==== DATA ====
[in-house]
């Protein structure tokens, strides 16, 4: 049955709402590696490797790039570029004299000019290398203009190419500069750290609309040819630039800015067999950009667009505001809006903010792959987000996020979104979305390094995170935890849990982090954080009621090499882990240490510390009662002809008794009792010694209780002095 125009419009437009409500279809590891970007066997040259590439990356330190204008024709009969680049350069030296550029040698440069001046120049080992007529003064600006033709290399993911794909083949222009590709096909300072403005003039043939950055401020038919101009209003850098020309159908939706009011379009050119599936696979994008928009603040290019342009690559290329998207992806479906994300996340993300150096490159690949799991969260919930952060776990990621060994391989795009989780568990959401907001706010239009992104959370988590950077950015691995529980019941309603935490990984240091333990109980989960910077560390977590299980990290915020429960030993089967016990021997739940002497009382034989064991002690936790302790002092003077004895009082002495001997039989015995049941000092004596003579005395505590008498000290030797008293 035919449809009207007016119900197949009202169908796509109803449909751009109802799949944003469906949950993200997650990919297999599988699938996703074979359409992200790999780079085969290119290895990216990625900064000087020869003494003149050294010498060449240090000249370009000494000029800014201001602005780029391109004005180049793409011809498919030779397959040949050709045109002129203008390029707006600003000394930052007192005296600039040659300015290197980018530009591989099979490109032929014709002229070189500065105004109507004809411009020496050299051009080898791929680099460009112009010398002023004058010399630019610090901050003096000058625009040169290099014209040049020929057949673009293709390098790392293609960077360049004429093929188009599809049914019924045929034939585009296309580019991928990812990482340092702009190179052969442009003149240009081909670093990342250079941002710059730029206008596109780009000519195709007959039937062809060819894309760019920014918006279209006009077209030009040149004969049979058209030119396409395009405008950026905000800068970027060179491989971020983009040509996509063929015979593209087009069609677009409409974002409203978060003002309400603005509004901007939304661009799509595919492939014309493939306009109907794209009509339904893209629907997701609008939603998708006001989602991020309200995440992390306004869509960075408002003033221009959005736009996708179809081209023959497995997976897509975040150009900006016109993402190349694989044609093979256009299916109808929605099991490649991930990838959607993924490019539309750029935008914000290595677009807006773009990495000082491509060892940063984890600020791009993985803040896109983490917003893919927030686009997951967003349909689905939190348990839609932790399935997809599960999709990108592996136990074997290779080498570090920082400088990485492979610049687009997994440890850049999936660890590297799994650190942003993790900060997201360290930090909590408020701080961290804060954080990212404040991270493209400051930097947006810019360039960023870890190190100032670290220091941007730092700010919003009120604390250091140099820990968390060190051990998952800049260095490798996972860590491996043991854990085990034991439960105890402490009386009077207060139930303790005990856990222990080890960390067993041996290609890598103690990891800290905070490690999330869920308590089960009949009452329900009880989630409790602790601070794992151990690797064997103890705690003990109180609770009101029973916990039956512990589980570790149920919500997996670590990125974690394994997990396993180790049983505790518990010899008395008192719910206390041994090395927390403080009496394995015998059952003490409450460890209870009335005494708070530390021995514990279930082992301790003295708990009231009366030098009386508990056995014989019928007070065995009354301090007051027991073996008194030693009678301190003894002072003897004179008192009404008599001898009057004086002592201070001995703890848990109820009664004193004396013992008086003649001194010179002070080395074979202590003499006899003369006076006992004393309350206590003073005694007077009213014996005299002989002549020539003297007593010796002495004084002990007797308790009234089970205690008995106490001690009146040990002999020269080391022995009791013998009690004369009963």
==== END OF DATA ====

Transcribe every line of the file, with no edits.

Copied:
[in-house]
């Protein structure tokens, strides 16, 4: 049955709402590696490797790039570029004299000019290398203009190419500069750290609309040819630039800015067999950009667009505001809006903010792959987000996020979104979305390094995170935890849990982090954080009621090499882990240490510390009662002809008794009792010694209780002095 125009419009437009409500279809590891970007066997040259590439990356330190204008024709009969680049350069030296550029040698440069001046120049080992007529003064600006033709290399993911794909083949222009590709096909300072403005003039043939950055401020038919101009209003850098020309159908939706009011379009050119599936696979994008928009603040290019342009690559290329998207992806479906994300996340993300150096490159690949799991969260919930952060776990990621060994391989795009989780568990959401907001706010239009992104959370988590950077950015691995529980019941309603935490990984240091333990109980989960910077560390977590299980990290915020429960030993089967016990021997739940002497009382034989064991002690936790302790002092003077004895009082002495001997039989015995049941000092004596003579005395505590008498000290030797008293 035919449809009207007016119900197949009202169908796509109803449909751009109802799949944003469906949950993200997650990919297999599988699938996703074979359409992200790999780079085969290119290895990216990625900064000087020869003494003149050294010498060449240090000249370009000494000029800014201001602005780029391109004005180049793409011809498919030779397959040949050709045109002129203008390029707006600003000394930052007192005296600039040659300015290197980018530009591989099979490109032929014709002229070189500065105004109507004809411009020496050299051009080898791929680099460009112009010398002023004058010399630019610090901050003096000058625009040169290099014209040049020929057949673009293709390098790392293609960077360049004429093929188009599809049914019924045929034939585009296309580019991928990812990482340092702009190179052969442009003149240009081909670093990342250079941002710059730029206008596109780009000519195709007959039937062809060819894309760019920014918006279209006009077209030009040149004969049979058209030119396409395009405008950026905000800068970027060179491989971020983009040509996509063929015979593209087009069609677009409409974002409203978060003002309400603005509004901007939304661009799509595919492939014309493939306009109907794209009509339904893209629907997701609008939603998708006001989602991020309200995440992390306004869509960075408002003033221009959005736009996708179809081209023959497995997976897509975040150009900006016109993402190349694989044609093979256009299916109808929605099991490649991930990838959607993924490019539309750029935008914000290595677009807006773009990495000082491509060892940063984890600020791009993985803040896109983490917003893919927030686009997951967003349909689905939190348990839609932790399935997809599960999709990108592996136990074997290779080498570090920082400088990485492979610049687009997994440890850049999936660890590297799994650190942003993790900060997201360290930090909590408020701080961290804060954080990212404040991270493209400051930097947006810019360039960023870890190190100032670290220091941007730092700010919003009120604390250091140099820990968390060190051990998952800049260095490798996972860590491996043991854990085990034991439960105890402490009386009077207060139930303790005990856990222990080890960390067993041996290609890598103690990891800290905070490690999330869920308590089960009949009452329900009880989630409790602790601070794992151990690797064997103890705690003990109180609770009101029973916990039956512990589980570790149920919500997996670590990125974690394994997990396993180790049983505790518990010899008395008192719910206390041994090395927390403080009496394995015998059952003490409450460890209870009335005494708070530390021995514990279930082992301790003295708990009231009366030098009386508990056995014989019928007070065995009354301090007051027991073996008194030693009678301190003894002072003897004179008192009404008599001898009057004086002592201070001995703890848990109820009664004193004396013992008086003649001194010179002070080395074979202590003499006899003369006076006992004393309350206590003073005694007077009213014996005299002989002549020539003297007593010796002495004084002990007797308790009234089970205690008995106490001690009146040990002999020269080391022995009791013998009690004369009963």